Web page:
United States District Court, D. South Carolina, Charleston Division
Bryan Harwell United States District Judge
Ronald Ray Jordan, proceeding pro se filed the
instant petition for habeas corpus under 28 U.S.C. §
2241. Petitioner seeks a "quantum change" in his
custody level within the Bureau of Prisons ("BOP")
arguing that his Florida conviction for "attempted
arson" is not a crime of violence as determined by the
BOP. On June 26, 2017, Respondent Warden Mansukhani filed a
motion to dismiss [ECF No. 9] arguing Petitioner's claim
is not cognizable under 28 U.S.C. § 2241 and this court
lacks subject matter jurisdiction.
matter is before the court with the Report and Recommendation
[ECF No. 15] of Magistrate Judge Mary Gordon Baker filed on
November 16, 2017. The Magistrate Judge recommended that
Respondent's motion to dismiss be granted.
filed Objections [ECF No. 18] to the Magistrate Judge's
Report and Recommendation on December 3, 2017.
Magistrate Judge makes only a recommendation to the Court.
The recommendation has no presumptive weight. The
responsibility to make a final determination remains with the
Court. Mathews v. Weber, 423 U.S. 261, 270-71
(1976). The Court is charged with making a de novo
determination of those portions of the R & R to which
specific objection is made, and the Court may accept, reject,
or modify, in whole or in part, the recommendation of the
Magistrate Judge, or recommit the matter to the Magistrate
Judge with instructions. 28 U.S.C. § 636(b)(1).
right to de novo review may be waived by the failure
to file timely objections. Orpiano v. Johnson, 687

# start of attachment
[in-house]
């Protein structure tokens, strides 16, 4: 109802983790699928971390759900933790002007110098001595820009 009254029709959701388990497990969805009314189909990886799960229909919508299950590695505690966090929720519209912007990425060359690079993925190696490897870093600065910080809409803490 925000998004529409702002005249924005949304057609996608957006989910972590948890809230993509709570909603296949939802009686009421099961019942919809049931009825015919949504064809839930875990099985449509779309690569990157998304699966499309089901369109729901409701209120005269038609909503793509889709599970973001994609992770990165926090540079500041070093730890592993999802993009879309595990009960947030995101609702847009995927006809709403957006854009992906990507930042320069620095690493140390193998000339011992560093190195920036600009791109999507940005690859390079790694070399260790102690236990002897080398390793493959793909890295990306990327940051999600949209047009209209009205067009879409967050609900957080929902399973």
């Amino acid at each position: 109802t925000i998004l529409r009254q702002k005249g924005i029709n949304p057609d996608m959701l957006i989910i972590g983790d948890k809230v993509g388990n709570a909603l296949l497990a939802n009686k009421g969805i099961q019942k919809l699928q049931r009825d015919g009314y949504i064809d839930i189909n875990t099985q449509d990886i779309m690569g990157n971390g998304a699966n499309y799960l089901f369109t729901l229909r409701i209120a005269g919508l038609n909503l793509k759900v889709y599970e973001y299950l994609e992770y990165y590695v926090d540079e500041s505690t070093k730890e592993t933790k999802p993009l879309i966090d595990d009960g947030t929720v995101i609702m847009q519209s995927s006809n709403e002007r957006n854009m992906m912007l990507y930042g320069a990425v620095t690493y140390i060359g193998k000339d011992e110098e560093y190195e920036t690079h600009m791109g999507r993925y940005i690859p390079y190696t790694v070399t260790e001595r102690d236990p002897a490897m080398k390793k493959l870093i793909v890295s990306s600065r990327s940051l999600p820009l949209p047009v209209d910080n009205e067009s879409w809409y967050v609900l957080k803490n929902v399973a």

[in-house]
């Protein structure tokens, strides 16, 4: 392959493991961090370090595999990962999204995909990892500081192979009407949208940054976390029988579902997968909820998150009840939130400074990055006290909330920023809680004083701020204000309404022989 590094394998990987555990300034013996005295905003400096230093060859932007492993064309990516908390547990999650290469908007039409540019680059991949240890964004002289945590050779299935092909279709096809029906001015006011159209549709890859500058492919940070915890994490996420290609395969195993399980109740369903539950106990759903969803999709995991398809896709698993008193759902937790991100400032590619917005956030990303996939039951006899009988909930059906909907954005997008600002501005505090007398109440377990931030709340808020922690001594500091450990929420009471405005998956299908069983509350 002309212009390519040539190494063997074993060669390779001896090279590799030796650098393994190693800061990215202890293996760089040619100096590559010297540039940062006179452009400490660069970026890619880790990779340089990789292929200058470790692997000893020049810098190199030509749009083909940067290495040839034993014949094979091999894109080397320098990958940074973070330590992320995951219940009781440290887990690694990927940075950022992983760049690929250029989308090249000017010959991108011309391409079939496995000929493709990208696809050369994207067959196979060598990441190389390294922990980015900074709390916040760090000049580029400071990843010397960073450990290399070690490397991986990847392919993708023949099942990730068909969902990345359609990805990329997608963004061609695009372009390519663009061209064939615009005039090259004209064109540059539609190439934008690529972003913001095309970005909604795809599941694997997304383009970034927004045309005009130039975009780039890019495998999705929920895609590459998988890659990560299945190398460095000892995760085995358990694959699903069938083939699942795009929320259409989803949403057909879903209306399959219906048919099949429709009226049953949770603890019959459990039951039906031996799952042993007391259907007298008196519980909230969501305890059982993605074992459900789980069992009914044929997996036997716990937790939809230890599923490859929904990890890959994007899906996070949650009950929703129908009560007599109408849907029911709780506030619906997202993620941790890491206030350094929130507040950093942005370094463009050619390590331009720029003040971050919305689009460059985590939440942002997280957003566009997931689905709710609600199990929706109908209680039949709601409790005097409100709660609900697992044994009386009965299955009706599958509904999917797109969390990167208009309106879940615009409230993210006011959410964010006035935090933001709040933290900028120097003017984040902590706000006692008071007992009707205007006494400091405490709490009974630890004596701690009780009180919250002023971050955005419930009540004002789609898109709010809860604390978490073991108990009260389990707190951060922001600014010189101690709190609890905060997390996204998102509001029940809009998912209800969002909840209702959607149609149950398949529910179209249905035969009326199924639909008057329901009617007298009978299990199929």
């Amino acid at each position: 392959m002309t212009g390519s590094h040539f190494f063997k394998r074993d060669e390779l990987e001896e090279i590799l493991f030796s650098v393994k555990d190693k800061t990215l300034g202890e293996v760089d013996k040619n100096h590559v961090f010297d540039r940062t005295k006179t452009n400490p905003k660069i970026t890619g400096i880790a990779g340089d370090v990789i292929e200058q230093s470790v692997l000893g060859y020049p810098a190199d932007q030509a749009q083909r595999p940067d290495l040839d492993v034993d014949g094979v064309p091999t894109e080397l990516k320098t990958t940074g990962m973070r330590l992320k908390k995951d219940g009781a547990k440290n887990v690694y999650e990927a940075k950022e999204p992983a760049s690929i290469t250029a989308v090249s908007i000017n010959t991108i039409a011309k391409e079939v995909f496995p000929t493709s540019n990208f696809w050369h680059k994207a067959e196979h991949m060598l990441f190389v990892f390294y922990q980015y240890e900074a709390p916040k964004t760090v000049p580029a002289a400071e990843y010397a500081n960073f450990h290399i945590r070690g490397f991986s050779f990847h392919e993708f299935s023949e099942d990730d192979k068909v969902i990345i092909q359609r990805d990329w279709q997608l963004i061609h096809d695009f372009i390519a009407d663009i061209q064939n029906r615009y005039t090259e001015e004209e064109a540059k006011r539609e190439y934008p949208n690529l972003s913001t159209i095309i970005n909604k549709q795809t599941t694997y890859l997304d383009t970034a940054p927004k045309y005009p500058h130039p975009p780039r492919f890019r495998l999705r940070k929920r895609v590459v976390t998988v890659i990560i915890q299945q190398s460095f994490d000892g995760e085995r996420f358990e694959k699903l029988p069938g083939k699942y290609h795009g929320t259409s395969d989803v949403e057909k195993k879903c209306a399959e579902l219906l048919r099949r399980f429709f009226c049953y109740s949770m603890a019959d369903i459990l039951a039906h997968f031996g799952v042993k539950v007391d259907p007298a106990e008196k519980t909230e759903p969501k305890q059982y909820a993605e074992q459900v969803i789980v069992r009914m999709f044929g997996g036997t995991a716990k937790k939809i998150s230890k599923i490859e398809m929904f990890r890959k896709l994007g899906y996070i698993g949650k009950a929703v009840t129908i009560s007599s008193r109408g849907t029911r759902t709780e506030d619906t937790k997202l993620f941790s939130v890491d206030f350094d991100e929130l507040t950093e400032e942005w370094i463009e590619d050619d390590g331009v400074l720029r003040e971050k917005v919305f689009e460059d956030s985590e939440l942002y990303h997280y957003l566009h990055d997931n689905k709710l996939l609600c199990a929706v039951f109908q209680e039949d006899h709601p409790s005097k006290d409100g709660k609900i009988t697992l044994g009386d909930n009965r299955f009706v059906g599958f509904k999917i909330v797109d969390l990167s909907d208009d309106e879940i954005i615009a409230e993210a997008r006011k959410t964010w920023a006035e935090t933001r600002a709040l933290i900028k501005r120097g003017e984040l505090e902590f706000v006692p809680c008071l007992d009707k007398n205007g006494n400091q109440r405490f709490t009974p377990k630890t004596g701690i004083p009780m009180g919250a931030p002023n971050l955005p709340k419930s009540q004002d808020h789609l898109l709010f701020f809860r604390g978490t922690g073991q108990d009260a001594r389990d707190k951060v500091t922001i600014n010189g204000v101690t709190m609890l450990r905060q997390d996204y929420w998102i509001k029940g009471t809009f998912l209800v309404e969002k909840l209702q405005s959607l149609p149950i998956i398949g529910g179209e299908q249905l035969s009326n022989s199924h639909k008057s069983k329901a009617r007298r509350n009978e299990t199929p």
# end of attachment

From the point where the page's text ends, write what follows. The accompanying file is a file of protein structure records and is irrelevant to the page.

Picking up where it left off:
F.2d 44, 47 (4th Cir. 1982). The Court need not conduct a
de novo review when a party makes only
“general and conclusory objections that do not direct
the [C]ourt to a specific error in the [M]agistrate's
proposed findings and recommendations.” Id.
Moreover, in the absence of objections to the R & R, the
Court is not required to give any explanation for adopting
the recommendation. Camby v. Davis, 718 F.2d 198,
199 (4th Cir. 1983). However, in the absence of objections,
the Court must “‘satisfy itself that there is no
clear error on the face of the record in order to accept the
recommendation.'” Diamond v. Colonial Life
& Accident Ins. Co., 416 F.3d 310, 315 (4th Cir.
2005) (quoting Fed.R.Civ.P. 72 advisory committee's
Magistrate Judge recommended the Court grant Respondent's
motion to dismiss because Petitioner's claim is not
cognizable under § 2241. Petitioner seeks to lower his
custody level/security classification and claims his custody
level/security classification negatively affects various
conditions of his confinement including his institutional
placement and rehabilitative opportunities. Because
conditions of confinement claims are not cognizable under
§ 2241, the Magistrate Judge recommended dismissing
Magistrate Judge also found that Petitioner's claim
failed on the merits because a prisoner has no constitutional
right to a particular security classification or to be housed
in a particular institution. See Meachum v. Fano,
427 U.S. 215, 224 (1976); Montanye v. Haynes, 427
U.S. 236, 242 (1974); Olin v. Wakinekona, 461 U.S.
238, 245-248 (1983) (finding no constitutional right to be
housed in a particular institution, at a particular custody
level, or in a particular portion or unit of a correctional
filed objections to the Magistrate Judge's Report and
Recommendation arguing this Court has jurisdiction to decide
whether his prior conviction for attempted arson was violent
under the definition used by the BOP in its policy statement
claim, however, is not cognizable under § 2241 and fails
on the merits. Petitioner challenges his custody level, not
the execution of his sentence. Consequently, the Court lacks
subject matter jurisdiction under 28 U.S.C. § 2241.
Brown v. LaManna, No. 3:08- 1918-HMH-JRM, 2008 WL
5062180, at *3 (D.S.C. Nov. 19, 2008). The change in
classification Petitioner seeks is not a “quantum
change” in his level of custody and is not available
relief under § 2241. Robinson v. LaManna, No.
3:08-cv-277-SB-JRM, 2008 WL 4960236, at *2 (D.S.C. Nov. 19,
2008). Furthermore, there is no constitutional right to a
particular custody level. Olin, 461 U.S. at 245-248.
Petitioner, therefore, cannot establish that "[h]e is in
custody in violation of the Constitution or laws or treaties
of the United States." 28 U.S.C. § 2241(c)(3).
those reasons, Respondent's motion to dismiss is ...